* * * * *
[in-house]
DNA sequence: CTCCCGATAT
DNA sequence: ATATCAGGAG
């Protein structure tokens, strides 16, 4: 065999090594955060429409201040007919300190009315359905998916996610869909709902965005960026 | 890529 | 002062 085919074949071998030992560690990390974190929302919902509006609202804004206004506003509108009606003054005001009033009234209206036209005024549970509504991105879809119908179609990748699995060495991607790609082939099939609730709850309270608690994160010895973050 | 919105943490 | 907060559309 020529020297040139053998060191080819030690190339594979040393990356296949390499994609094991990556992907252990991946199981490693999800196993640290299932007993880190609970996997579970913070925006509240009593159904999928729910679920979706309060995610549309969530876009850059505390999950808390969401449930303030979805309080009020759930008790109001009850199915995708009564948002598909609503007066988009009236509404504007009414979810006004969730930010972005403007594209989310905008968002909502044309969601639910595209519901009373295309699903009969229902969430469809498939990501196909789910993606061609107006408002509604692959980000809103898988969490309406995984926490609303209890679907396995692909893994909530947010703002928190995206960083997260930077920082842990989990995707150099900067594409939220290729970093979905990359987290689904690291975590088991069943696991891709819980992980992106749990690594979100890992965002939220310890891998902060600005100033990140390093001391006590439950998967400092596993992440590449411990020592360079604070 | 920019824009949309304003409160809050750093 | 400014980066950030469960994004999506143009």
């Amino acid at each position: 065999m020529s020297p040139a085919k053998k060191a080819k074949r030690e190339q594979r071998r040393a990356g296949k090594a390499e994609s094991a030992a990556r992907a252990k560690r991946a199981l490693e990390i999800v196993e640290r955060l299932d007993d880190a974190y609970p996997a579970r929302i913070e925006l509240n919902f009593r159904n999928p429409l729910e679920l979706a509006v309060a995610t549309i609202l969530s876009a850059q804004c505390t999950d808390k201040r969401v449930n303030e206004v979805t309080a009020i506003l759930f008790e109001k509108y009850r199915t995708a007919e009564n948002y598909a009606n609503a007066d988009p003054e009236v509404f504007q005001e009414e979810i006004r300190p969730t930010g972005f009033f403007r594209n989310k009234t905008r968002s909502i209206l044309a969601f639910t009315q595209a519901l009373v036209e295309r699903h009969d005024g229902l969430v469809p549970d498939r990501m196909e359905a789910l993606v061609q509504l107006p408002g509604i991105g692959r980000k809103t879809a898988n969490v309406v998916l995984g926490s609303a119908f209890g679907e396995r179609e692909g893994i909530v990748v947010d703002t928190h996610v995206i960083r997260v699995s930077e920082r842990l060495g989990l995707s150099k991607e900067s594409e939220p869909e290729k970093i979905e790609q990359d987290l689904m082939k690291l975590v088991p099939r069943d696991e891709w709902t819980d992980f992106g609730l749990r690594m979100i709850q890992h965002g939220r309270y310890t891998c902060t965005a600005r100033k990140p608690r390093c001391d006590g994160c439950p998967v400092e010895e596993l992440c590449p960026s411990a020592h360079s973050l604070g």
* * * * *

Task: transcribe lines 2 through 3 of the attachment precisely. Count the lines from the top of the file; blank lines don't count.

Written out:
DNA sequence: CTCCCGATAT
DNA sequence: ATATCAGGAG